There hasn’t been a change in the well-established fact that women have a longer lifespan than men but there has been a monumental change in the way these women lead their lives compared to men. Isn’t it natural for men to blame their wives to be always demanding, frustrated, anxious and even angry while they boast of being cool, composed and ready to handle any situation with composure? That’s true but its only one side of the story. How about switching over the roles for a day and maybe both men and women would come to understand the stress and pain faced by each other everyday. While we debate, speak about gender inequality and brood over the unjust life of women who are forced to juggle between office and household chores multitasking ample things simultaneously there is rock-solid evidence from scientists that women’s health has significantly decreased since the 1990s while that of men has improved since 1990 due to gender disparity in the society that’s causing harm to a young woman’s well-being (https://indianexpress.com/article/lifestyle/health/study-shows-womens-health-worsened-since-1990-4955984/). Two decades back, almost 8.5% women reported a downslide in health compared to their peers and the rates increased to almost 20% In 2014. On the other hand, men reported an improvement in their health.
The health discrepancy doesn’t stop with general health problems but is deep-rooted in obesity, anxiety and dissatisfaction issues. The National Women’s Health Survey (Australia), 2019 doesn’t cheer us up in any way with its results and in fact, is a cause for deep worry! Almost a third (36%) of women complained of anxiety and depression; 42% women reported feeling nervous, anxious or on the edge of an emotional breakdown every day or at least once a week in the past 4 weeks; women aged between 18 and 35 reported maximum anxiety levels and loneliness and more than 50% of women (aged 36-65) consider themselves to be overweight/obese.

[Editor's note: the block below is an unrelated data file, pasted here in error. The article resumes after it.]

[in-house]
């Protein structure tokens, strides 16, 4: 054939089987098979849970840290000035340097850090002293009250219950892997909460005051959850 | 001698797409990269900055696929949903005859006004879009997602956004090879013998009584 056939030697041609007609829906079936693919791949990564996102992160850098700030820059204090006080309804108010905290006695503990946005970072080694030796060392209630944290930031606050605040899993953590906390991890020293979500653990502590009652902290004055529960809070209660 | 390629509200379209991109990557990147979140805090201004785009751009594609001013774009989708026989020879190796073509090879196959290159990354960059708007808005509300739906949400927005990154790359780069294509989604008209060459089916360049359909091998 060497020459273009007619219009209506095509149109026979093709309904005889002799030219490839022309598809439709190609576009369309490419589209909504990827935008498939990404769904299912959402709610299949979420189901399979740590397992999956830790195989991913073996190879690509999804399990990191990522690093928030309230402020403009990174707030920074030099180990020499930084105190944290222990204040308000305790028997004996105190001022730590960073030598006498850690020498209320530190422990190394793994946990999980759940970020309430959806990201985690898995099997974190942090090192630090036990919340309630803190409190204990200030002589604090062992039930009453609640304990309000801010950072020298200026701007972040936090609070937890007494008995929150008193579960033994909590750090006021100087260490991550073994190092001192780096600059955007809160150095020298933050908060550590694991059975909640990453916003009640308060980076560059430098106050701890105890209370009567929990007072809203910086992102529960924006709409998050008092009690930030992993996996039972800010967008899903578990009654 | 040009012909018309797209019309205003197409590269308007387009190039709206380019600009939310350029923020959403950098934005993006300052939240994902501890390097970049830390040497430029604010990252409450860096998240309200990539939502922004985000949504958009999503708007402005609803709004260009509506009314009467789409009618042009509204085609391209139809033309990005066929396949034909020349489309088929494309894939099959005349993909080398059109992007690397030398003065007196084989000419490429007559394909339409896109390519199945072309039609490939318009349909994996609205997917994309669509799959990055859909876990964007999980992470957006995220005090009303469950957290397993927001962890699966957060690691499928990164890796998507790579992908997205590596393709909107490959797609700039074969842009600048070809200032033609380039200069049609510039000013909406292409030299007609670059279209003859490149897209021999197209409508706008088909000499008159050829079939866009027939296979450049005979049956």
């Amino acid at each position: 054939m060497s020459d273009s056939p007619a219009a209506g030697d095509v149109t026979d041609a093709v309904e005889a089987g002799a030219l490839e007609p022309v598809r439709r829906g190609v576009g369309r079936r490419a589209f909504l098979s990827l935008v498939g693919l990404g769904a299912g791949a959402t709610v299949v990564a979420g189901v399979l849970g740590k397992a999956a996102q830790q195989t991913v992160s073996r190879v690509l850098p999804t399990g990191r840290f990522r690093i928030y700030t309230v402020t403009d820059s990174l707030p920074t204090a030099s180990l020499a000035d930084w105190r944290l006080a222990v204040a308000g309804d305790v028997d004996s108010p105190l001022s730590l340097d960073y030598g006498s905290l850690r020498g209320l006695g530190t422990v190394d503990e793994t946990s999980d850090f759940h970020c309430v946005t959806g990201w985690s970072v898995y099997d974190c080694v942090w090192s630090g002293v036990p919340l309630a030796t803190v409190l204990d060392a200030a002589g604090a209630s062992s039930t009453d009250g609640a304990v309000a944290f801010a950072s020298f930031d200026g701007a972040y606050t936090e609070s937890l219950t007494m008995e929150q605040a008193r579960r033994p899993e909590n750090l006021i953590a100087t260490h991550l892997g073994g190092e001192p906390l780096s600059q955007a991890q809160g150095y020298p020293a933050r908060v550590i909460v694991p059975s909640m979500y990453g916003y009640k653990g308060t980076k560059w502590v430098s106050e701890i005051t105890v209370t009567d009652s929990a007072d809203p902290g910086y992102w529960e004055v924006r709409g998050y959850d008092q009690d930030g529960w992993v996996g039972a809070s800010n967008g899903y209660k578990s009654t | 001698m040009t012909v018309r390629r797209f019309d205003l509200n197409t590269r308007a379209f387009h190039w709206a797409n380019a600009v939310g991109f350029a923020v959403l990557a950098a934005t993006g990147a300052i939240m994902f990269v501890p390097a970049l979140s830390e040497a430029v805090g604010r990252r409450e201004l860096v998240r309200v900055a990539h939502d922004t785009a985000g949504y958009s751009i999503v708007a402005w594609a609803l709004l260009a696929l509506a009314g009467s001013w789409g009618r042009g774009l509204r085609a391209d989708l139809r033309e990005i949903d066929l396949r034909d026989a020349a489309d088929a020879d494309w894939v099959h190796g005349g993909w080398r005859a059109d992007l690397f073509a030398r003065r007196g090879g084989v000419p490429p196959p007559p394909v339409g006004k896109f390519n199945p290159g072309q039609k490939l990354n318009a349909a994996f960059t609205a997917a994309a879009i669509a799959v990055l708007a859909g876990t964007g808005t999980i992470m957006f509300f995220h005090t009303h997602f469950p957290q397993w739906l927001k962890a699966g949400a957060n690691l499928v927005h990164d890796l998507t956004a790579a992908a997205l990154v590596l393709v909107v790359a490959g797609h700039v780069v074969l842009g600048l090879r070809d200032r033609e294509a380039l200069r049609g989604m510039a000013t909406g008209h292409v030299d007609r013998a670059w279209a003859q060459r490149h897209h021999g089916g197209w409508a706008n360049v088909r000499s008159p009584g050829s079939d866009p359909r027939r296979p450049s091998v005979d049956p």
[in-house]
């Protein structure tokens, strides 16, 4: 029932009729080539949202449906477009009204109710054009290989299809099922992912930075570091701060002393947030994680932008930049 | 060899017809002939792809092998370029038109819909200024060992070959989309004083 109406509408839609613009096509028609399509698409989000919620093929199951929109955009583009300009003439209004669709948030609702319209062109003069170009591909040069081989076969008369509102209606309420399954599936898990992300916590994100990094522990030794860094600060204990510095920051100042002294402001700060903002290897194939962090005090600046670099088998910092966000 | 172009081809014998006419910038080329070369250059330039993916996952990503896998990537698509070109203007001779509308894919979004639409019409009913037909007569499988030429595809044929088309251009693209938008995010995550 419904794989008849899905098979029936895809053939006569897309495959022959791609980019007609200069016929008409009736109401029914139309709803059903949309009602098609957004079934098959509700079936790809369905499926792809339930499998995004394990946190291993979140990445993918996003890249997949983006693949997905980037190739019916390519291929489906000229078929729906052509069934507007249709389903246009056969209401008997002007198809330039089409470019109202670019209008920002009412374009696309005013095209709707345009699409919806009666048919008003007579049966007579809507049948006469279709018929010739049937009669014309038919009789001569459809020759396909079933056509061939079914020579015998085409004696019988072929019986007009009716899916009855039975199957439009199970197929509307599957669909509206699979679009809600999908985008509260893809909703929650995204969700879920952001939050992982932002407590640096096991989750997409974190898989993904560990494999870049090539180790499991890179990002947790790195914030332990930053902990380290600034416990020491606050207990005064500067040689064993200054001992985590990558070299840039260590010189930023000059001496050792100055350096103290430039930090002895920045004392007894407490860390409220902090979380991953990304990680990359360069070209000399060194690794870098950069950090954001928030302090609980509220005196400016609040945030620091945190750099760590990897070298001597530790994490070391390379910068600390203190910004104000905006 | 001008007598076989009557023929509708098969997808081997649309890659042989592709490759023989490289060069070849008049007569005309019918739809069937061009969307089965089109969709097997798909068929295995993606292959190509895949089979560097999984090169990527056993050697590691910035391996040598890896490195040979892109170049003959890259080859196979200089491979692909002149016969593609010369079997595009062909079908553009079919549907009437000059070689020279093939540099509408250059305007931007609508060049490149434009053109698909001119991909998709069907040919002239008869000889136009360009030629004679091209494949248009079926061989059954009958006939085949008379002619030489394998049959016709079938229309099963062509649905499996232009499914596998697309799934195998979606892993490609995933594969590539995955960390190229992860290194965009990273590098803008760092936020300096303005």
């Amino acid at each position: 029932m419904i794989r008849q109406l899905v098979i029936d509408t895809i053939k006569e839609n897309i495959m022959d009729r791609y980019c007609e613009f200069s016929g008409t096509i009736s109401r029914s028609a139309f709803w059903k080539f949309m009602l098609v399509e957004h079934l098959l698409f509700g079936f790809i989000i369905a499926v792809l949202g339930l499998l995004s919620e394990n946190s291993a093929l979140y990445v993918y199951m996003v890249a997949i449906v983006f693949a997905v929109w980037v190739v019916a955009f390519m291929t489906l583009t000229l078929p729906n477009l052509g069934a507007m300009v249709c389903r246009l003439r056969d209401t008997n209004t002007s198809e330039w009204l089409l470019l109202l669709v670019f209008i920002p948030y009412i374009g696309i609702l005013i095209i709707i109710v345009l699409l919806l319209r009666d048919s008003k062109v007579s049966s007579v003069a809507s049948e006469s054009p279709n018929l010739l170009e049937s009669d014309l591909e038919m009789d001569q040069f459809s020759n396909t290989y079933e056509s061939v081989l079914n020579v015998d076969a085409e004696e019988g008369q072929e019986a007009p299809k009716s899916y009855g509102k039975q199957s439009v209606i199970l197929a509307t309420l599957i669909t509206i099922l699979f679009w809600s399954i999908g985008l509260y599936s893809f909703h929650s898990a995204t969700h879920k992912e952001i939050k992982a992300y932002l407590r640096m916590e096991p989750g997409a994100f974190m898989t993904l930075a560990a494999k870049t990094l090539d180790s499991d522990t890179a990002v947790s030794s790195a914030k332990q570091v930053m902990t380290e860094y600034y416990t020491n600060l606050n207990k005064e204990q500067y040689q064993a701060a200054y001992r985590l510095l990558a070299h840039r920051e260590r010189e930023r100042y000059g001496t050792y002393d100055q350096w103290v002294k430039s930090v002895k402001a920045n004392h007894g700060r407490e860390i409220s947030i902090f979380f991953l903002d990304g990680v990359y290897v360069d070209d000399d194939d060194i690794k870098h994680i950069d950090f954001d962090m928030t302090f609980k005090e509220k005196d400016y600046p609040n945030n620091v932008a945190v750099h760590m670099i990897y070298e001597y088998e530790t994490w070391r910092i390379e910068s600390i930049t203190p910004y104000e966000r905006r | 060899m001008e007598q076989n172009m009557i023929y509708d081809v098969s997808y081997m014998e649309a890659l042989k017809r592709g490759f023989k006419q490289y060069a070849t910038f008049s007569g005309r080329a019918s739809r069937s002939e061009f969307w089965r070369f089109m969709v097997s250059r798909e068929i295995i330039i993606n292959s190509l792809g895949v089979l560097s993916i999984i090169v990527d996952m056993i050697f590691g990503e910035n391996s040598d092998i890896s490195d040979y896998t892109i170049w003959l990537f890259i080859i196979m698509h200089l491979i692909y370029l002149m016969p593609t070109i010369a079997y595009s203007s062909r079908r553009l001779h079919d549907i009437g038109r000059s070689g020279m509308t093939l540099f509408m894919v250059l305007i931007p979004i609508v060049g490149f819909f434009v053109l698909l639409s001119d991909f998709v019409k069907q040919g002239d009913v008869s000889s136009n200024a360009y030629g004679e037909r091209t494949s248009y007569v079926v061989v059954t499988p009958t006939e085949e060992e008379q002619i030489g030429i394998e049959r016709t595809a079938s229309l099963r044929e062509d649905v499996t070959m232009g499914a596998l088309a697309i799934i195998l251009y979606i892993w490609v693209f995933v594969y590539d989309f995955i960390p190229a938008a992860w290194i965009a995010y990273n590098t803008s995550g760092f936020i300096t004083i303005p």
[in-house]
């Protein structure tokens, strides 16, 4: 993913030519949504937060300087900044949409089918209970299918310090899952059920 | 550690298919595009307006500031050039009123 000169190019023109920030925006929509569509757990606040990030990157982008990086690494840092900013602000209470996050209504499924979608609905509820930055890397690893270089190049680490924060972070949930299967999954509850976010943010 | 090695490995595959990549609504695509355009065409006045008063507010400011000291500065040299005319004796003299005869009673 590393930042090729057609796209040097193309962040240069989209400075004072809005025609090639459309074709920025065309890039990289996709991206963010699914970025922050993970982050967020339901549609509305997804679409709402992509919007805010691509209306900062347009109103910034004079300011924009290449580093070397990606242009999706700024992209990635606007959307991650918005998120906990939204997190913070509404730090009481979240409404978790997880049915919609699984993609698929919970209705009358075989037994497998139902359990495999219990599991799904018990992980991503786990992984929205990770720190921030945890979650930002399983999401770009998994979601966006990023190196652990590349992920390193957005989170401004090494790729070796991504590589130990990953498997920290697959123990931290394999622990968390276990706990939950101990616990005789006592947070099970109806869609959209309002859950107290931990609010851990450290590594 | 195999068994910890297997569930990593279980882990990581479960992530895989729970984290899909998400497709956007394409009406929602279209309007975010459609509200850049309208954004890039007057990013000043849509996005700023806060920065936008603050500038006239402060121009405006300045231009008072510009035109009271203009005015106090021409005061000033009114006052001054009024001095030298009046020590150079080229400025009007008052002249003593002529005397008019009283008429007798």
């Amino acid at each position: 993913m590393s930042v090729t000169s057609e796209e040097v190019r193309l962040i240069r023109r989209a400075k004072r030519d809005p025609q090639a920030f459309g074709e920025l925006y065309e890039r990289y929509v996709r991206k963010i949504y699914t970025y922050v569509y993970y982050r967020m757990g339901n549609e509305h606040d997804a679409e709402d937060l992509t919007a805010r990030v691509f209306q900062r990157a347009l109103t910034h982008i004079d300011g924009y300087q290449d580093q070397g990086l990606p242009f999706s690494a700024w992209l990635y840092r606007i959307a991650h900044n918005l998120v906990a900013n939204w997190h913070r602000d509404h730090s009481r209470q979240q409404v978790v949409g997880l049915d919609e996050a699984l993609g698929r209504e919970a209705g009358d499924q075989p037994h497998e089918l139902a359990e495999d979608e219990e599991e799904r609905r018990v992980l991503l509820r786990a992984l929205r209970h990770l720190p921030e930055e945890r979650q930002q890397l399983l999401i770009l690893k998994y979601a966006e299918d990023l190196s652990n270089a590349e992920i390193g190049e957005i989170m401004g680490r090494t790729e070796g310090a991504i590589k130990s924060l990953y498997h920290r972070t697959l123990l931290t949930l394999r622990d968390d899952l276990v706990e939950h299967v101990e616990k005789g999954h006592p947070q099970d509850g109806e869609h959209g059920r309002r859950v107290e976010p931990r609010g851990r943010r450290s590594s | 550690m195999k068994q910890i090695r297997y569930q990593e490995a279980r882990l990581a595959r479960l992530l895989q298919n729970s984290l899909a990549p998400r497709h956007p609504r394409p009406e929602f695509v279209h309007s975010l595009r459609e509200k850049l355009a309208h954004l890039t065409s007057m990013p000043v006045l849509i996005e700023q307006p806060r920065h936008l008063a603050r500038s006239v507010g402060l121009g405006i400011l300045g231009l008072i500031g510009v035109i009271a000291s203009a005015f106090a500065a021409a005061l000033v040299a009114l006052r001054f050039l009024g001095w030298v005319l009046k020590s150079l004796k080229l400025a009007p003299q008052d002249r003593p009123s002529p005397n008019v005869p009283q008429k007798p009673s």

Such staggering health hazards in women are a clear indication that our young ladies are trying their best for an unequivocal work-life balance but at the end of day, unable to achieve it. They are chocked from all sides with work pressure, relationship tangles and naughty kids which reaches the ultimatum with peer pressures and societal posts on their physical appearance and lifestyles. Most of the women worry over any or all of these issues almost on all days of the week and it’s those women under 36 who are maximum affected by its effects. These younger ladies find trouble falling asleep, staying asleep, staying seated for a while and can be easily annoyed. Most women also feel lonely despite having a distinct social media presence and being online constantly.
If family commitments and worries take out every inch of energy left out in women workplace demands are even more annoying. Gender disparity remains an unsorted issue even in 2019 with men being paid extremely high packages compared to these poor souls who given their heart and soul into work commitments. 35-40 hours of work is the standard protocol but this can only be a reality in our dreams! Most of us work for a minimum of 40 hours and it can go up to 55 hours for some and these women face graver risks of developing depressive symptoms compared to others. Men, on the other hand, don’t face the slightest symptoms of depression even after working for the longest number of hours. A study also showed that married women with kids were less likelier to work for longer hours but marriage did not affect the work timings of men in any way which is a clear indication that women are still burdened with primary responsibility of household work even now and I guess, each of us (myself included) agree to this without the slightest hesitation! Despite this, the domestic duties, care given to family members and housework is not given the slightest consideration which makes her situation pathetic. Taking into account all of these it is seen that women in fact work harder and longer than men owing to unequal work distribution which can be linked to their poorer physical health.